in over the next 2-3 years self-assessment and more automated
procedures and thus reduce the need for face-to-face contact
between taxpayers and tax officials. The review expressed concern
once again about SBP's continued purchases on the kerb market and
sales in the inter-bank market to finance oil imports, and
emphasized the need for a truly market-based flexible rate, with
minimum intervention.

The IMF staff noted that some of the observed volatility reflected
the 'exchange rate cycles' induced by SBP policy - a relatively
stable exchange rate in the period following IMF programme target
dates, leading to the depletion of official foreign reserves,
followed by subsequent substantial exchange rate depreciation and
interest rate increases to meet the reserves target as the next
Fund program target date was getting closer.

Pakistan seeks 7-year extension: Deletion program
Staff Reporter

ISLAMABAD, Aug 25: Pakistan has decided to seek another seven- year
extension in the deletion program for its automotive industry from
World Trade Organization (WTO).

The government had earlier secured two-year extension in 1999 that
was to expire in 2001 but extendible for up to 2003. Now the
government intended to get it extended till 2008 so that vendor and
manufacturing sector was ready to compete international vendors.

NBP shares' offer to test market appetite
Staff Reporter

ISLAMABAD, Aug 26: The government will offer five to ten per cent
of its shares in all the nationalised commercial banks, financial
institutions and gas utilities to the general public through stock
market provided the National Bank of Pakistan attracts encouraging
investment next month.

A senior official at Privatisation Commission told Dawn that NBP's
initial public offering (IPO) was being launched as a pilot project
to assess the market appetite.

"This is going to be some sort of pilot project....a test case for
the privatisation program and market potential as well. If the
response is encouraging, the government would offer other banks and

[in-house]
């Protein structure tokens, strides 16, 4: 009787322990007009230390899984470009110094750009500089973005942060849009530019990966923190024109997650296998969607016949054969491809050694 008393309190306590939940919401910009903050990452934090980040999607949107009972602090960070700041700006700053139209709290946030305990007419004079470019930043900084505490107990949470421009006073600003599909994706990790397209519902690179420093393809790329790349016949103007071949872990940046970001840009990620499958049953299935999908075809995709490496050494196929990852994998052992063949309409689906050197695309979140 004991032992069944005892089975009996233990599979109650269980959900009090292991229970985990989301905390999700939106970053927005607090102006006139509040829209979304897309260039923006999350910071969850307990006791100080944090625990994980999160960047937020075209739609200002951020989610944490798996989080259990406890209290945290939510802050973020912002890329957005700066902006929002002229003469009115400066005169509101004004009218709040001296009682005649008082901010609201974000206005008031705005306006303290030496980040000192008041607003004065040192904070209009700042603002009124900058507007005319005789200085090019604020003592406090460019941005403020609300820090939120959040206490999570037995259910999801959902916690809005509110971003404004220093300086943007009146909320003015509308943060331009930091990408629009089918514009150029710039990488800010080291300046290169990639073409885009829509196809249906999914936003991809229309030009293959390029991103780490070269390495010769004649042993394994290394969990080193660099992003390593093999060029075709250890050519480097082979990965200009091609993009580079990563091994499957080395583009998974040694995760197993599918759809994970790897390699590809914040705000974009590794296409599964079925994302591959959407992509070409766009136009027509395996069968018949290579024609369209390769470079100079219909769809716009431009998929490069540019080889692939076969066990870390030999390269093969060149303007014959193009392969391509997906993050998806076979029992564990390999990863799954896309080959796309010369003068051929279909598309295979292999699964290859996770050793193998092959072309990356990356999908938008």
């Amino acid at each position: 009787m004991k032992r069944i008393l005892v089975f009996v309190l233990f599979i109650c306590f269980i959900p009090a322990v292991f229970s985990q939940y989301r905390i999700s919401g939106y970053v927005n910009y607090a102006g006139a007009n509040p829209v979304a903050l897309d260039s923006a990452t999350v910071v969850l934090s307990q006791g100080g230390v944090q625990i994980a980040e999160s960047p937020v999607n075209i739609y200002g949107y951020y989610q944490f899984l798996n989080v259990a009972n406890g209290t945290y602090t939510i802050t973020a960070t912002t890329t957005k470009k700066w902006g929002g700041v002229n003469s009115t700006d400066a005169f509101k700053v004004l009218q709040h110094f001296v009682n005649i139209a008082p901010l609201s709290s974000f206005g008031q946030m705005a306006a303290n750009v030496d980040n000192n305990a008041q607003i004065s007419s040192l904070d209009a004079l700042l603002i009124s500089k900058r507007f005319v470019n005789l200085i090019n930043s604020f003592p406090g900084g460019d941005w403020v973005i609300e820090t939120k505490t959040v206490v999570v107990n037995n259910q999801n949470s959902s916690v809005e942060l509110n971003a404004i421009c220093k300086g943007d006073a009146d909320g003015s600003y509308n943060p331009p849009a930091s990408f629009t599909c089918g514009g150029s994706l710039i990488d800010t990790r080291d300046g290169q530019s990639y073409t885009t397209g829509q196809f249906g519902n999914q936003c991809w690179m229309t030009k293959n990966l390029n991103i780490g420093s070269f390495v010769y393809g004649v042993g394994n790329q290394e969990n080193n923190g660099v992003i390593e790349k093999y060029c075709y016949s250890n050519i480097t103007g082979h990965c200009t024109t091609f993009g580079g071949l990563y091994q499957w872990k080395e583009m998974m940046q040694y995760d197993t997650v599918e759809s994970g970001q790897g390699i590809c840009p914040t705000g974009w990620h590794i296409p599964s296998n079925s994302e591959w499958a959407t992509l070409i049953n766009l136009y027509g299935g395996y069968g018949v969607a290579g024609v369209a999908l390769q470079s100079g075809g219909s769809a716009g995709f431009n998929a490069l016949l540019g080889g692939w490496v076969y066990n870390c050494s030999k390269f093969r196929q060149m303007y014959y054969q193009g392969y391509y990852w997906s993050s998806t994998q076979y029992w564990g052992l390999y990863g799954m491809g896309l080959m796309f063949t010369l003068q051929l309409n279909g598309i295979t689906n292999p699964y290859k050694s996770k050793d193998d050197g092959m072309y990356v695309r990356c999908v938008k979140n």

utilities to the general public in the same way," said the

The official said that 10 per cent shares of National Bank of
Pakistan (NBP) would be offered to the general public in the last
week of September in two equal lots of 18.5 million shares at par
value of Rs10 per share.

He said that all preparations for the subscription of initial 5 per
cent NBP (18.5 million) shares have been finalised during meetings
of Privatisation Commission, State Bank of Pakistan, and NBP in
Karachi last week.

In the coming week, prospectus of the issue would be presented to
the Securities and Exchange Commission of Pakistan (SECP) for
formal approval. A minimum of 1,000 shares would be offered to each
applicant with the choice of multiple buying as well. This would be
followed by a marketing campaign and hopefully the official
advertisement for the subscription of initial 5 per cent NBP shares
would be in the press by the second week of September.

Limited withdrawal from NDFC allowed
Staff Reporter

KARACHI, Aug 30: The State Bank announced that individual
depositors of NDFC having deposits up to Rs100,000 will be able to
draw the principal amount from September 5.

It said the depositors would get profit on their deposits up to Aug
27, 2001 which implied that they would not get any profit on the
deposits after this date. The NDFC sources said 35,000 out of over
100,000 account holders of NDFC have deposits up to Rs100,000 each.

No official word was available about the total amount lying in the
accounts of those who have deposits up to Rs100,000. But the
sources said the amount was equal to or a little more than 10 per
cent of the total deposits worth Rs27 billion.

By end-December 2000, the NDFC had Rs28 billion deposits but that
started declining as investors got wind of the government plans of
either closing it down or merging it with some other institution.

The SBP also said payment to individual account holders having
deposits between Rs100,001 and Rs500,000 would be made by the NDFC
in the third week of October before its amalgamation with the NBP
in November. "The deposits of the remaining account holders will
then be automatically transferred to the NBP."

"To facilitate the smooth transfer of depositors' money to the NBP,
their (NBP's) staff will be present at the NDFC branches to assist
in the process," said a SBP press release. The release was issued
after SBP Governor Dr Ishrat Husain had a meeting in his office
with NDFC Chairman Badaruddin Khan and NBP President Ali Raza.

The SBP said non-performing loans of NDFC will be transferred to
Corporate & Industrial Restructuring Corporation for disposal
through auctions. It said non-performing loans of NDFC were about
80 per cent of its total loan portfolio. It gave no numbers.

Explaining the rationale behind the decision to amalgamate NDFC
with NBP the State Bank said that the first option before the
government was to revive or restructure the corporation as a viable